10 ways to have a better conversation
Conversation is a quite important skill in your life as a human being. It has a direct impact on your success in relationships, both personal and business. So how great are you as a conversationalist. Barely 3000 professionals has included the term “conversationalist” on their LinkedIn profile (as of 13 March 2017).
Celeste Headlee (check her out on Twitter and LinkedIn or the TED talk below). Summed it up quite nicely: “There is no reasons to learn how to show you are paying attention, if you are in fact paying attention.”
Check out her 10 tips or enjoy the whole talk.
Here are the ten:
- Don’t multitask – be present
- Don’t pontificate (she suggests writing a blog instead ? ). “Assume you have something to learn” or “Everyone you will ever meet knows something that you don’t” (Bill Nye)
- Ask open-ended questions – start with who, what, when, where, why or how. Ask “How did that feel?”
- Go with the flow – whatever you think of, let it go.
- If you don’t know, say that you don’t know. “Talk should not be cheap”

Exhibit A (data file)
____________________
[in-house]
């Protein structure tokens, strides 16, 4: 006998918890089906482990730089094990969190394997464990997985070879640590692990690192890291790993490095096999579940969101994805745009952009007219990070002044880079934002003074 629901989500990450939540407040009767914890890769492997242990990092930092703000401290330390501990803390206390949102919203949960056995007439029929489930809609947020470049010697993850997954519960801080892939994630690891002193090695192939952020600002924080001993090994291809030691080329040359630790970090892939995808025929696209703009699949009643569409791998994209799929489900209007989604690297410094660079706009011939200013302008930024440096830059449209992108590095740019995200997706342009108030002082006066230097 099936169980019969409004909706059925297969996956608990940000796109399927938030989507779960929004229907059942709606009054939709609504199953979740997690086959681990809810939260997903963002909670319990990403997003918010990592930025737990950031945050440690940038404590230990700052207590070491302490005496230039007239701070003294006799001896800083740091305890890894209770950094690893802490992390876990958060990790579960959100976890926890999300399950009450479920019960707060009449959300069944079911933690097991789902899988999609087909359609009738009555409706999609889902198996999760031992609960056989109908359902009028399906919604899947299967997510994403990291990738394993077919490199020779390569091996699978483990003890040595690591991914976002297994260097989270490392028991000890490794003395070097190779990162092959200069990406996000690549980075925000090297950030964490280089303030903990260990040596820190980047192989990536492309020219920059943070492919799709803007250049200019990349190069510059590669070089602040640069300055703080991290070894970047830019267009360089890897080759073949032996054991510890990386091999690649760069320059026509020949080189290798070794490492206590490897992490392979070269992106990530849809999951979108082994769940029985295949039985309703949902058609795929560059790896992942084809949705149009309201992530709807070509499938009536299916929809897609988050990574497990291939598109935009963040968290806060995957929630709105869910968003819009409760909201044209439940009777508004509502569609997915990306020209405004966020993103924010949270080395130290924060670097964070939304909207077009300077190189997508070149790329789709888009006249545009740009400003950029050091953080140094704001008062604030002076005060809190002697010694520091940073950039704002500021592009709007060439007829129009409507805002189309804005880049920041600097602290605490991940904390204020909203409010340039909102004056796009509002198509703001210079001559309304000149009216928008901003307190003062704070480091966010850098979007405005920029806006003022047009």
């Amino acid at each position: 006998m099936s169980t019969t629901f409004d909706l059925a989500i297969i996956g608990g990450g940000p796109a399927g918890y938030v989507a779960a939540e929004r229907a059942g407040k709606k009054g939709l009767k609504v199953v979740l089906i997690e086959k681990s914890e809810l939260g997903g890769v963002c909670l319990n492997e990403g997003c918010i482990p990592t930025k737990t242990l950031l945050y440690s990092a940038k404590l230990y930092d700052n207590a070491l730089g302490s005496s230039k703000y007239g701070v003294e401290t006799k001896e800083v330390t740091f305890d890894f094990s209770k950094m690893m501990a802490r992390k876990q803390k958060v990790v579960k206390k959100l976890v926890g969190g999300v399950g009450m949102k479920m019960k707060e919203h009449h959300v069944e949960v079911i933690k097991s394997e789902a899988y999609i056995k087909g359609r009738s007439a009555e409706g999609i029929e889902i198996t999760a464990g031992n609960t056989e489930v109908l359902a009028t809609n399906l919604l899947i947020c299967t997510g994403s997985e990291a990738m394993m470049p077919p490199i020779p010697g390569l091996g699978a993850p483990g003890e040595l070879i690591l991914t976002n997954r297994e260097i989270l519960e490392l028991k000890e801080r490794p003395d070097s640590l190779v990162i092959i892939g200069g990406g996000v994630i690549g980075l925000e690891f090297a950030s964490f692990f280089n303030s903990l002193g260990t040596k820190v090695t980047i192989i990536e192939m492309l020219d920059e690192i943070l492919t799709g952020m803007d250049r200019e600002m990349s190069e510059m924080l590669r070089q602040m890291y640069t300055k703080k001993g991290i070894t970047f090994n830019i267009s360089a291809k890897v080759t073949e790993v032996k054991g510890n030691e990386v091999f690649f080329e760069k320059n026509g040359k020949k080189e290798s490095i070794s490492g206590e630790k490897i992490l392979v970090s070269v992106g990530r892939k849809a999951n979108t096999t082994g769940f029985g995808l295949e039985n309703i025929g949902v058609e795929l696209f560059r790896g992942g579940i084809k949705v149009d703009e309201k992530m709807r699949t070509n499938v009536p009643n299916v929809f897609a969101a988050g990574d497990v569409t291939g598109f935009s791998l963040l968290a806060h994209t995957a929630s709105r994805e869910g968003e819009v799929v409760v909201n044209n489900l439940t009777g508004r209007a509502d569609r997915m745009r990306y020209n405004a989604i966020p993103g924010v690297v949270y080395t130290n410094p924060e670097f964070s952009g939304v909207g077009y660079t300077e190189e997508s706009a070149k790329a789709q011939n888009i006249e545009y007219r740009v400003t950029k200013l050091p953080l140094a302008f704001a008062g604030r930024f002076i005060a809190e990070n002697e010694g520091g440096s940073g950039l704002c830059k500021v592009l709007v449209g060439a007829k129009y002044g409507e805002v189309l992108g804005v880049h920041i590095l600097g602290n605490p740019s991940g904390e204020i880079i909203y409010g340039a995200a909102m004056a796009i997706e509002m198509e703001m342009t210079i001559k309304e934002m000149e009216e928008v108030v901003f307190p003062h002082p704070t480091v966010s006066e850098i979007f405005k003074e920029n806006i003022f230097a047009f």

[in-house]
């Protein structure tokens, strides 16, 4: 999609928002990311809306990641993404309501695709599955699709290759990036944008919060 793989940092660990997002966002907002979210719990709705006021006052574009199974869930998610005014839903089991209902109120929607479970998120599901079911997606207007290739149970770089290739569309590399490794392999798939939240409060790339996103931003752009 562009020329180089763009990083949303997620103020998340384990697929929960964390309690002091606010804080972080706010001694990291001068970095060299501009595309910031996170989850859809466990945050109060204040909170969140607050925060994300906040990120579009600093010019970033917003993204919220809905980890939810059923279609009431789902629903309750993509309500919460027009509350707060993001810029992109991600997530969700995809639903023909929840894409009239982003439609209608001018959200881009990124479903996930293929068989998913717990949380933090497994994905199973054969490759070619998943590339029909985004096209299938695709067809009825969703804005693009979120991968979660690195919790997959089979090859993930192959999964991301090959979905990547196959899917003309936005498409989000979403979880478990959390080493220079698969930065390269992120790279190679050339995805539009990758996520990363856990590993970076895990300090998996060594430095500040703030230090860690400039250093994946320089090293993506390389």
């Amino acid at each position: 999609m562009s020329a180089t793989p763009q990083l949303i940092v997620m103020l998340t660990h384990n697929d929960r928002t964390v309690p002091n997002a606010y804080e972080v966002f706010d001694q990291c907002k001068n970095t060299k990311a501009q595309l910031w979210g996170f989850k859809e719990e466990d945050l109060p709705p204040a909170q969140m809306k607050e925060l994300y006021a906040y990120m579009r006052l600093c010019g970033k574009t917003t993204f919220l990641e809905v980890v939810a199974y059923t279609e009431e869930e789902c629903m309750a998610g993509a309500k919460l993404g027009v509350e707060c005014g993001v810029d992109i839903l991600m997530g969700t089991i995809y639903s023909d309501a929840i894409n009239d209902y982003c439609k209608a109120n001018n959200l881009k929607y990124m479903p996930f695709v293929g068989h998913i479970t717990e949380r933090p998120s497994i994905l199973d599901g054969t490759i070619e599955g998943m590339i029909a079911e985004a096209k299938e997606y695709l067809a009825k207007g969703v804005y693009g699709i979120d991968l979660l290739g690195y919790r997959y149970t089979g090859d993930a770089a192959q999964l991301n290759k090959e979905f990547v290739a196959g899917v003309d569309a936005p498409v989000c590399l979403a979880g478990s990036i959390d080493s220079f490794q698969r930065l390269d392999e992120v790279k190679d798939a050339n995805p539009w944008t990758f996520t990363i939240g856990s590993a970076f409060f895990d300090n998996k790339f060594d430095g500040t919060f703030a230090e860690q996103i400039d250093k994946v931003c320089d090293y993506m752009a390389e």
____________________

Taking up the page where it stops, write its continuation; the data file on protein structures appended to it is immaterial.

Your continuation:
- Don’t equate your experience with theirs – all experiences are individual and never the same – it is NOT about you.
- Try not to repeat yourself – it’s condescending and boring. How many times do you ask your colleagues the same questions e.g. “How are you?”
- Stay out of the weeds.
- LISTEN – the most important one – “If your mouth is open you’re not learning” (Buddha) – “Nobody ever listened his way out of a job” (Calvin Coolidge).
- Be brief – “A good conversation is like a miniskirt, short enough to retain interest, but long enough to cover the subject.”
Imagine if we all grew up to assuming everyone has something amazing hidden about themselves?